wavelength could be estimated to be 10-8 cm. In 1906 Barkla proved that (4) the waves are transverse by
showing that they can be polarized by scattering from many materials.
There is, of course, no longer anything unknown about the nature of X-rays. They are
electromagnetic radiation of exactly the same nature as visible light, except that their wavelength is several
orders of magnitude shorter. This conclusion follows from comparing properties 1 through 4 with the similar
properties of visible light, but it was actually postulated by Thomson several years before all these properties
were known. Thomson argued that X-rays are electromagnetic radiation because such radiation would be
expected to be emitted from the point at which the electrons strike the wall of a cathode ray tube. At this
point, the electrons suffer very violent accelerations in coming to a stop and, according to classical
electromagnetic theory, all accelerated charged particles emit electromagnetic radiations. We shall see later
that this explanation of the production of X-rays is at least partially correct.
In common with other electromagnetic radiations, X-rays exhibit particle-like aspects as well as wave-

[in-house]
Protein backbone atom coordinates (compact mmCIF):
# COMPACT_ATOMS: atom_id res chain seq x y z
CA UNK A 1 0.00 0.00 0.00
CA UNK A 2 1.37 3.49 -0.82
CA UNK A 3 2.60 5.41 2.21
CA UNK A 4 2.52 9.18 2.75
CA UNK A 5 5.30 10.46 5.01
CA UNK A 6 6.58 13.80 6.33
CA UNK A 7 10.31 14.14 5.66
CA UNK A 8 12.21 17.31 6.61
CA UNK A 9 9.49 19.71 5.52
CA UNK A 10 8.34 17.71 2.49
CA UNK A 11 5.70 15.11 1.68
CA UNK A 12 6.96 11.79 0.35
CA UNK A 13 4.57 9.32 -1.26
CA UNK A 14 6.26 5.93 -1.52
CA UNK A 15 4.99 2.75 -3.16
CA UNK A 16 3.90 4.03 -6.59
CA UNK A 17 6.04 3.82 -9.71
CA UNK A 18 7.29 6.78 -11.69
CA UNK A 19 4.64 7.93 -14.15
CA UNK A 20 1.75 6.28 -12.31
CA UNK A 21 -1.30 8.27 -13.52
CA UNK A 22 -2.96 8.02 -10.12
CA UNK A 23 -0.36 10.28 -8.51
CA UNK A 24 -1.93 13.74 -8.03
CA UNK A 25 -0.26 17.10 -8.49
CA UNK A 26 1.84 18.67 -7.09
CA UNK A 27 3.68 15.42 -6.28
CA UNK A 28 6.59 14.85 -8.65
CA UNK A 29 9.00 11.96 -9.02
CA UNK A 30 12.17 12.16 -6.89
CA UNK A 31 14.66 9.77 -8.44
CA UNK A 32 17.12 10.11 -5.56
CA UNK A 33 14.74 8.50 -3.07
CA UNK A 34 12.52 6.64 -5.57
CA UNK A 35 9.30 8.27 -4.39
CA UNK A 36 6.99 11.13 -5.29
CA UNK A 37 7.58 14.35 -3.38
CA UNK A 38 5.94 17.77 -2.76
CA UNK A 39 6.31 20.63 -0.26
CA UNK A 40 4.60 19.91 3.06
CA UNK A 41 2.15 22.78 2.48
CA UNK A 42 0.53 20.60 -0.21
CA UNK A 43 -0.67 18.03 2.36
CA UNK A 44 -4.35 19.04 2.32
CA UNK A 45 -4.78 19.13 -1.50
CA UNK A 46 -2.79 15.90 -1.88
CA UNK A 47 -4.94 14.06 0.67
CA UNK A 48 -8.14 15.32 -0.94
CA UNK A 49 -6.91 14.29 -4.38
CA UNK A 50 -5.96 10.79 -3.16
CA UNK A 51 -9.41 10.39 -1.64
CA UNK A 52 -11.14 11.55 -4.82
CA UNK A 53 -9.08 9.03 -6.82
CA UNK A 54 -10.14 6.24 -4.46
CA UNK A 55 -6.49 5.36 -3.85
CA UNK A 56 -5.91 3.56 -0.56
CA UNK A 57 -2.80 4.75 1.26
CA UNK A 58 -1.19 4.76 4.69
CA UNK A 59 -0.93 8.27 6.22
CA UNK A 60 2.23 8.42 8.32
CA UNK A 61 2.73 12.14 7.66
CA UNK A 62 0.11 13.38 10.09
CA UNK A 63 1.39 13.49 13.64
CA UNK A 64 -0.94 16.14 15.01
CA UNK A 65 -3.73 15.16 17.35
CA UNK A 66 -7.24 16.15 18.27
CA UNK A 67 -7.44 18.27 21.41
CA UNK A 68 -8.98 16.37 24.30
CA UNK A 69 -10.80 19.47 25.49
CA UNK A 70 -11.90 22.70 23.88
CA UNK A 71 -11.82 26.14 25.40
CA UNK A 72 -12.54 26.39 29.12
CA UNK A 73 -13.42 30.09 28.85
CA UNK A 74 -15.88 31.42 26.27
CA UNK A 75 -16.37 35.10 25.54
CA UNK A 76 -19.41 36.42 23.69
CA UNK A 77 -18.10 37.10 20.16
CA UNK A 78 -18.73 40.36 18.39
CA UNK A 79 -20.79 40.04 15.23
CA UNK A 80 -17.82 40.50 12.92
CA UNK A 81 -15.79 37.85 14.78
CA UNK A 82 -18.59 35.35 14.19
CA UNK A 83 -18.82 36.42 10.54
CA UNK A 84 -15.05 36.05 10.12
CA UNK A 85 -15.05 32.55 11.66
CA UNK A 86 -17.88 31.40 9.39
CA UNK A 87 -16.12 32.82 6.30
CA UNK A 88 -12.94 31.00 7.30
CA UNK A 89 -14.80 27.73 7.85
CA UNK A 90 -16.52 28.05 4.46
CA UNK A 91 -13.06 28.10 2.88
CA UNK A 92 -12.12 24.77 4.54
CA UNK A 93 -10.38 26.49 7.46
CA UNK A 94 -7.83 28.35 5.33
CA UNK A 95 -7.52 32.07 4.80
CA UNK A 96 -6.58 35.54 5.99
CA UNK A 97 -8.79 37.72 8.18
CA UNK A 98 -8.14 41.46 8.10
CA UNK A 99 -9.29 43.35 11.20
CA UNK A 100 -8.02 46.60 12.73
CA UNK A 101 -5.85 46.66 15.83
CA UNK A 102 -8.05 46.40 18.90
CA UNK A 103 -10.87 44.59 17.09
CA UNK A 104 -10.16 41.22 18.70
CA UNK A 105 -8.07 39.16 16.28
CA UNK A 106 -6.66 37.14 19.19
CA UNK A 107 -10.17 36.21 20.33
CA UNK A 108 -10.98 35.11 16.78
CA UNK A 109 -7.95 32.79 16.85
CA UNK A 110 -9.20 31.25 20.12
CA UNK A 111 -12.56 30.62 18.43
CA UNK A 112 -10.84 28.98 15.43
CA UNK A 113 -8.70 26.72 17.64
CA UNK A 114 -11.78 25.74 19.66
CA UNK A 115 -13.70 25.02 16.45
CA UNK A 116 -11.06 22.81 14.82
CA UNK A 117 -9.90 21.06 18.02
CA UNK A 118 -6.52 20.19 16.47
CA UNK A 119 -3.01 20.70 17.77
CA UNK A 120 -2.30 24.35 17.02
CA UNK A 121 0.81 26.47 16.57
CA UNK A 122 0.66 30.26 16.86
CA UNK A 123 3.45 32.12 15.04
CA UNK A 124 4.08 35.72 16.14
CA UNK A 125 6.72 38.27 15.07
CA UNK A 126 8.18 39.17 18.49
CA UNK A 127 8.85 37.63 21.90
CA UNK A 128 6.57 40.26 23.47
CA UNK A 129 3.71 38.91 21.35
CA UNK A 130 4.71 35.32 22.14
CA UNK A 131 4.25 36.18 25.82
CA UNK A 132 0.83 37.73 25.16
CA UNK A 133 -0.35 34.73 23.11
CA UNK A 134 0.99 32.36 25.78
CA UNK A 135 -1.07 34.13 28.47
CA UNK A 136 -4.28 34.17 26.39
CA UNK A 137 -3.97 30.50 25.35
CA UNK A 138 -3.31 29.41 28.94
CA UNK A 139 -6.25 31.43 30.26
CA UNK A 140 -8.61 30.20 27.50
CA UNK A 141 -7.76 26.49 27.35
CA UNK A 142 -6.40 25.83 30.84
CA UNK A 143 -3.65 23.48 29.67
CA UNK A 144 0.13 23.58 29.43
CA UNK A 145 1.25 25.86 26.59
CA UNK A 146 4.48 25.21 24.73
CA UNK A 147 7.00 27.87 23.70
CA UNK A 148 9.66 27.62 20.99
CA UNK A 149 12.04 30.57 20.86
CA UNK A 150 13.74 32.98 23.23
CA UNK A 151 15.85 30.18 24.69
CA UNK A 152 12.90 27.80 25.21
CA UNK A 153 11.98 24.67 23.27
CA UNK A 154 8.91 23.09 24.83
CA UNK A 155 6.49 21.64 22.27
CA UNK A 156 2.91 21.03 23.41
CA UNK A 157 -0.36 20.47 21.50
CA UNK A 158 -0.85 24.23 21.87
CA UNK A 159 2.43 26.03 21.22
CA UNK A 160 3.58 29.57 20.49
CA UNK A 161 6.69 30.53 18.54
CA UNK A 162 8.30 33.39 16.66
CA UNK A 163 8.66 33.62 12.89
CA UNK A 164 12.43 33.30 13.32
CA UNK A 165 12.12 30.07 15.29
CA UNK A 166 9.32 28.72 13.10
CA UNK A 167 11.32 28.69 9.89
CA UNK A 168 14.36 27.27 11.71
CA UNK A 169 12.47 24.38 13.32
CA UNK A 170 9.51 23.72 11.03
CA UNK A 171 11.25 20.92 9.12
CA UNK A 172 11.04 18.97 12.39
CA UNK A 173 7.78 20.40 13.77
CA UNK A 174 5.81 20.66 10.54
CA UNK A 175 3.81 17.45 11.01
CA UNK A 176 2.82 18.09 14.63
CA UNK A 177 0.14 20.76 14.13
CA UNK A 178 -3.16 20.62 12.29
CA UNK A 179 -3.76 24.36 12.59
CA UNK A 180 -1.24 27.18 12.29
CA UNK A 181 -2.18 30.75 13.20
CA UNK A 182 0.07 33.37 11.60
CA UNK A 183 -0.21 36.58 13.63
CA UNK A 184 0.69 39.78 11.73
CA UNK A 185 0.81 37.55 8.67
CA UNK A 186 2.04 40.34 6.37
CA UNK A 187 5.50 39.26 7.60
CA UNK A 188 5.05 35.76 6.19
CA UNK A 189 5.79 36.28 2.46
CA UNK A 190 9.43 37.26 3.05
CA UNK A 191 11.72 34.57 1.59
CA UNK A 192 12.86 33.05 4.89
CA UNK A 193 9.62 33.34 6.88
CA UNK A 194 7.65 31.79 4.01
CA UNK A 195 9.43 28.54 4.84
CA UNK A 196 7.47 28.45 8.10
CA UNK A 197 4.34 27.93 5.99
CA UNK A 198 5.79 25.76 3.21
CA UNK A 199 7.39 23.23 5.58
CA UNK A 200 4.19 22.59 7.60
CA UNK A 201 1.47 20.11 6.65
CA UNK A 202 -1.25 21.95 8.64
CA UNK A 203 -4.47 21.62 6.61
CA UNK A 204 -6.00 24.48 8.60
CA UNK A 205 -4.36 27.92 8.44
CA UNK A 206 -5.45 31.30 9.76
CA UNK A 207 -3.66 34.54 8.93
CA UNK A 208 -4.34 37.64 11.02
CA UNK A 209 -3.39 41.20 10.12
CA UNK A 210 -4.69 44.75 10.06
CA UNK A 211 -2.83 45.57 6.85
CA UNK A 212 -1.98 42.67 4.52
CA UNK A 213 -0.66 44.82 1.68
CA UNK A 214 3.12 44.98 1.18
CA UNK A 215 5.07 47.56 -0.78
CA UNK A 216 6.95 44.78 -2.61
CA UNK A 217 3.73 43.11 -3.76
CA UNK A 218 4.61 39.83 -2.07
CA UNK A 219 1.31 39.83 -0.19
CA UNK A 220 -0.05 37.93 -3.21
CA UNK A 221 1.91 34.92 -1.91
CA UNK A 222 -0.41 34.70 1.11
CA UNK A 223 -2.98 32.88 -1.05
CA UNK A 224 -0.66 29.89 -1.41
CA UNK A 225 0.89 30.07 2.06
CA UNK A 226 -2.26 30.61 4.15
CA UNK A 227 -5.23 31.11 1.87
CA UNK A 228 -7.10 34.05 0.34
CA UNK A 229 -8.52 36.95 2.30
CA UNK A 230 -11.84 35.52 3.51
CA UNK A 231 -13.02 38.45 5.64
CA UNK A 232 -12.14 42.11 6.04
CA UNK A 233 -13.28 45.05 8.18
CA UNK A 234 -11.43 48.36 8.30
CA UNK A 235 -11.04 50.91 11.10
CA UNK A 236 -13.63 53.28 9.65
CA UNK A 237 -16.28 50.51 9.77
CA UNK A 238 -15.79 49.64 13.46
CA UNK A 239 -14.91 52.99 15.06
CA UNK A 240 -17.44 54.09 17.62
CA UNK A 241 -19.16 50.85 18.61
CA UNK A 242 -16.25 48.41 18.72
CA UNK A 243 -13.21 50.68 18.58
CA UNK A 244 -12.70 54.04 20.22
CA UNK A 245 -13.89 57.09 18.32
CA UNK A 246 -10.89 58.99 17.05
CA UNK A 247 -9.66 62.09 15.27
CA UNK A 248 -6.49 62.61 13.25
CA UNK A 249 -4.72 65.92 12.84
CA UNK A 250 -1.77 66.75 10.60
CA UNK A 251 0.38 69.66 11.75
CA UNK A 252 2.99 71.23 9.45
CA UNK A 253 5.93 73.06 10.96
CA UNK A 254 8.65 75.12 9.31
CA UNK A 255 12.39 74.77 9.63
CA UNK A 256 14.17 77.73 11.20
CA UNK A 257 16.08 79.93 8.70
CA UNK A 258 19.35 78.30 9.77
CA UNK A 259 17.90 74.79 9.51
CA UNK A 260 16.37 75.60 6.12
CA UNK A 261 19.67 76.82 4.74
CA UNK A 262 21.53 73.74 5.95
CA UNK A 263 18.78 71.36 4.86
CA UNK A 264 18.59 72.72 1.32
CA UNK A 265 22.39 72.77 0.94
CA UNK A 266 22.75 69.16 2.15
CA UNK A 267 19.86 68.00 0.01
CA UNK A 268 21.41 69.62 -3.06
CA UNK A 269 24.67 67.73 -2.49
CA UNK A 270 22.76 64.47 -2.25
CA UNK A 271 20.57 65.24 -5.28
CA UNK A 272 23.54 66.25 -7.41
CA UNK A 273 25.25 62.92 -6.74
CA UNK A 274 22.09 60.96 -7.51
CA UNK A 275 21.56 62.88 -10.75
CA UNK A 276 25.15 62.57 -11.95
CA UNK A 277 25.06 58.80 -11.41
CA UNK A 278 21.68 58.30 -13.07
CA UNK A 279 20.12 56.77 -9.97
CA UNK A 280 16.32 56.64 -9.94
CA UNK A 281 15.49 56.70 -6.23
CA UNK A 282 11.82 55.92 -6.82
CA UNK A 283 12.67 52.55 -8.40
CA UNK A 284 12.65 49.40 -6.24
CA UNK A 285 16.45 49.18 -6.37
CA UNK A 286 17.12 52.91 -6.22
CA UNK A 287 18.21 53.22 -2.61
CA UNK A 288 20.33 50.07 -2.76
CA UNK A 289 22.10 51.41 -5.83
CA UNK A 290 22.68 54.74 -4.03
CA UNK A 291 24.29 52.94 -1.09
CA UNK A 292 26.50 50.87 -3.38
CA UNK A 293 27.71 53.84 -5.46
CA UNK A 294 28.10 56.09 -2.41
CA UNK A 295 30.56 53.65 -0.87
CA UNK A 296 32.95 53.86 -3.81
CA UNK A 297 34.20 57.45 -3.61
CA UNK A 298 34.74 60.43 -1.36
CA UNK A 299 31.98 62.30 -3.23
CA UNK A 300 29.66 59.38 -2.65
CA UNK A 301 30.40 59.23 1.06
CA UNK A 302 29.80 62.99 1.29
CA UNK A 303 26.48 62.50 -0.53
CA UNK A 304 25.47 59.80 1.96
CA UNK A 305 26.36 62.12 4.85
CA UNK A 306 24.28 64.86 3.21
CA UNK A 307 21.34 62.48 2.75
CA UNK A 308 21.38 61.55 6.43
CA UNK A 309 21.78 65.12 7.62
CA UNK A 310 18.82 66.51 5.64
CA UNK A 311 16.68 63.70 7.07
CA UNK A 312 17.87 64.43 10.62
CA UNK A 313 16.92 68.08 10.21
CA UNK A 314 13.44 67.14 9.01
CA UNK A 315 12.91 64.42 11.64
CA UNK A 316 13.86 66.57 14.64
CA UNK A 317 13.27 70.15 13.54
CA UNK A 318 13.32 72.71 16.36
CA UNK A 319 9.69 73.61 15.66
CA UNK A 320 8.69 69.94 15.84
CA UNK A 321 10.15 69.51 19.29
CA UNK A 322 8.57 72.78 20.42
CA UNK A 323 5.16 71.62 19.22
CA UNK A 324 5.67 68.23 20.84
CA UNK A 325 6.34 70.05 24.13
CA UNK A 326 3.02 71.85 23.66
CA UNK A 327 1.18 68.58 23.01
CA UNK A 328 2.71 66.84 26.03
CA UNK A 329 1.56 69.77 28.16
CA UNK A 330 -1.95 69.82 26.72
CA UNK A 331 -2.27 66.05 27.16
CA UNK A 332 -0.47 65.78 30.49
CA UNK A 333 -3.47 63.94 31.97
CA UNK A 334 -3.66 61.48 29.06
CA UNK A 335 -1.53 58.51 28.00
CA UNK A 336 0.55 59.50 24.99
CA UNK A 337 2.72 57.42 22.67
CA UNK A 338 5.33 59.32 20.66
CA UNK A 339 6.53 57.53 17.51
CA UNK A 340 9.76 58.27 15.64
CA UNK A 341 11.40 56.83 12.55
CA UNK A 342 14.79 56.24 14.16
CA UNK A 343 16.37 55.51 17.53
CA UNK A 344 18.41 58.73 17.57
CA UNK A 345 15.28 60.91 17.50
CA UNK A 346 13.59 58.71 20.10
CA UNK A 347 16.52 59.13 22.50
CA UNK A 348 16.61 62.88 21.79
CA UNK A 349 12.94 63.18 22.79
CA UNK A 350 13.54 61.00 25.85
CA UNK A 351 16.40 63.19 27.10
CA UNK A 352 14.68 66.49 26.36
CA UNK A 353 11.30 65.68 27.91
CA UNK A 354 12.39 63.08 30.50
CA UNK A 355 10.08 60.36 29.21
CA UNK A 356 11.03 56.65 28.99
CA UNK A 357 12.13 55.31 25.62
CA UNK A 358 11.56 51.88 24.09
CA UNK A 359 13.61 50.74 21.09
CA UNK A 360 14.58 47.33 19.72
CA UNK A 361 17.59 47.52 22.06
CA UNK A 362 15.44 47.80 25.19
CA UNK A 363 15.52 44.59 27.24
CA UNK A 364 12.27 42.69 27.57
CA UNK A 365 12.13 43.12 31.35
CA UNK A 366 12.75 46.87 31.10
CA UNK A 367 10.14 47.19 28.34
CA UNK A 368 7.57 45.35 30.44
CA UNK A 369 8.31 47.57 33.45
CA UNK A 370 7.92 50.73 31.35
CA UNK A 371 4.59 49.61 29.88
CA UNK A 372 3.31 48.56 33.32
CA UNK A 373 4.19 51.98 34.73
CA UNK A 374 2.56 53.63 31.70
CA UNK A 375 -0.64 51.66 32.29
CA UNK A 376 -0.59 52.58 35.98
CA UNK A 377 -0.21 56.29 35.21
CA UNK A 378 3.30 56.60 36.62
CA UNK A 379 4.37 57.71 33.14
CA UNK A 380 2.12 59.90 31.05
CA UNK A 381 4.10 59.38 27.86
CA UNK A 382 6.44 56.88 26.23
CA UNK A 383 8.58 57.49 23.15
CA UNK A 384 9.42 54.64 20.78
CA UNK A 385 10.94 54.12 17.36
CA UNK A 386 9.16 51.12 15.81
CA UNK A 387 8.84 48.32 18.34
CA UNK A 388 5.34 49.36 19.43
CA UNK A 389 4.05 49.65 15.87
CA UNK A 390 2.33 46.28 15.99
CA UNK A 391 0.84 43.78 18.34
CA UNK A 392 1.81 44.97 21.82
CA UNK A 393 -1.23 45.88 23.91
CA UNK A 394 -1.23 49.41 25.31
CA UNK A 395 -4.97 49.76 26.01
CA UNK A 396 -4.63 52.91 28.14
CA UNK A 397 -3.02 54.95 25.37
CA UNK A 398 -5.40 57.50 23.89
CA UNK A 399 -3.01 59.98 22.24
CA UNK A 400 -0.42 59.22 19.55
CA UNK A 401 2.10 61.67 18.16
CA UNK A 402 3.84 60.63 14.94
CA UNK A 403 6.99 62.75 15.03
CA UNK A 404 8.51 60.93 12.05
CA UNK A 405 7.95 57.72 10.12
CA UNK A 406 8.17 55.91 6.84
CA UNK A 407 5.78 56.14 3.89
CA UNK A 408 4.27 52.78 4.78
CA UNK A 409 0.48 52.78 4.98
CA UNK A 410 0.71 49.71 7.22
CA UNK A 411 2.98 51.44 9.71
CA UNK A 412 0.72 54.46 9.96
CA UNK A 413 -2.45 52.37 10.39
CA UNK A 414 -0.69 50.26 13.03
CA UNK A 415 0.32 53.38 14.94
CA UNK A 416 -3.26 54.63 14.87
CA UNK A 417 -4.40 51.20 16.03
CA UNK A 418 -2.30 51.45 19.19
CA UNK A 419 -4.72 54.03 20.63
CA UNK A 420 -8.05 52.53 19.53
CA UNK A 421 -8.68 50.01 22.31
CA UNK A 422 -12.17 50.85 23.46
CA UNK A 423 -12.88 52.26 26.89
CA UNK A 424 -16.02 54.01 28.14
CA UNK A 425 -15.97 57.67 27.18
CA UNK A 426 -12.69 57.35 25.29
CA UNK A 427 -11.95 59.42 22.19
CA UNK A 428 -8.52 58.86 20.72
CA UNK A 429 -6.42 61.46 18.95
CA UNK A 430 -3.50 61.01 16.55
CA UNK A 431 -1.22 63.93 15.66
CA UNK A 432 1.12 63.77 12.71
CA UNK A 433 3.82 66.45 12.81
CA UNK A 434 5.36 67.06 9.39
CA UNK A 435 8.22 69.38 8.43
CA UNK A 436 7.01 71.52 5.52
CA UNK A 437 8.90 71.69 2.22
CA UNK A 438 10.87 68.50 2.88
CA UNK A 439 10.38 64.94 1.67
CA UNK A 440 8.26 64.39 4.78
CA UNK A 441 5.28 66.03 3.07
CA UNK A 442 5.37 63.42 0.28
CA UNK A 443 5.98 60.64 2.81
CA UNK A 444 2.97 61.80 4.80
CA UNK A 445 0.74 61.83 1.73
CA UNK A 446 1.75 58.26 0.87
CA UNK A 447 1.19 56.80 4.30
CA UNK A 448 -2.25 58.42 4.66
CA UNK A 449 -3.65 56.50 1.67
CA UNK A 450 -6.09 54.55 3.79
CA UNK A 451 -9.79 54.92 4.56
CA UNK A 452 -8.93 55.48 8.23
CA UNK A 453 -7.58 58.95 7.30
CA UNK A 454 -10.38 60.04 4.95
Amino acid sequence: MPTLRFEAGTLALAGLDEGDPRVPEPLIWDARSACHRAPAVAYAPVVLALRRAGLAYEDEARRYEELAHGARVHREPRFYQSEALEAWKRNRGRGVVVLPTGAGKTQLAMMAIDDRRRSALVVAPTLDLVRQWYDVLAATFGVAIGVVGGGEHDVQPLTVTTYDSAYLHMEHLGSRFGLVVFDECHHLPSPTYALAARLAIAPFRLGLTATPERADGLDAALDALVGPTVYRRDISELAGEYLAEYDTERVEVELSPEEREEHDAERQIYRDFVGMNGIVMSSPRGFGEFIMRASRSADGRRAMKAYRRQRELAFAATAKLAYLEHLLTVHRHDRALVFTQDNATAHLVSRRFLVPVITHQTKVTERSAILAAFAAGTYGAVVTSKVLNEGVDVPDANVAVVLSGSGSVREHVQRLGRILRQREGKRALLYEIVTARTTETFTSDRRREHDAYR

like aspects. The reader will recall that the Compton effect, which is one of the most convincing
demonstrations of the existence of quanta, was originally observed with electromagnetic radiation in the X-
ray region of wavelengths.
1. When were X-rays discovered?
…………………………………………………………………………………………………………………
2. Who discovered them?
…………………………………………………………………………………………………………………
3. What are the four characteristics of X-rays?
…………………………………………………………………………………………………………………
…………………………………………………………………………………………………………………
…………………………………………………………………………………………………………………
…………………………………………………………………………………………………………………
Read the following text quickly and choose the correct answer to each of the following questions.
A galaxy is a massive complex or system of stars, remnants of stars, an interstellar medium of gas
and dust, and dark matter. Some include multiple star systems, clusters, and interstellar clouds. Galaxies are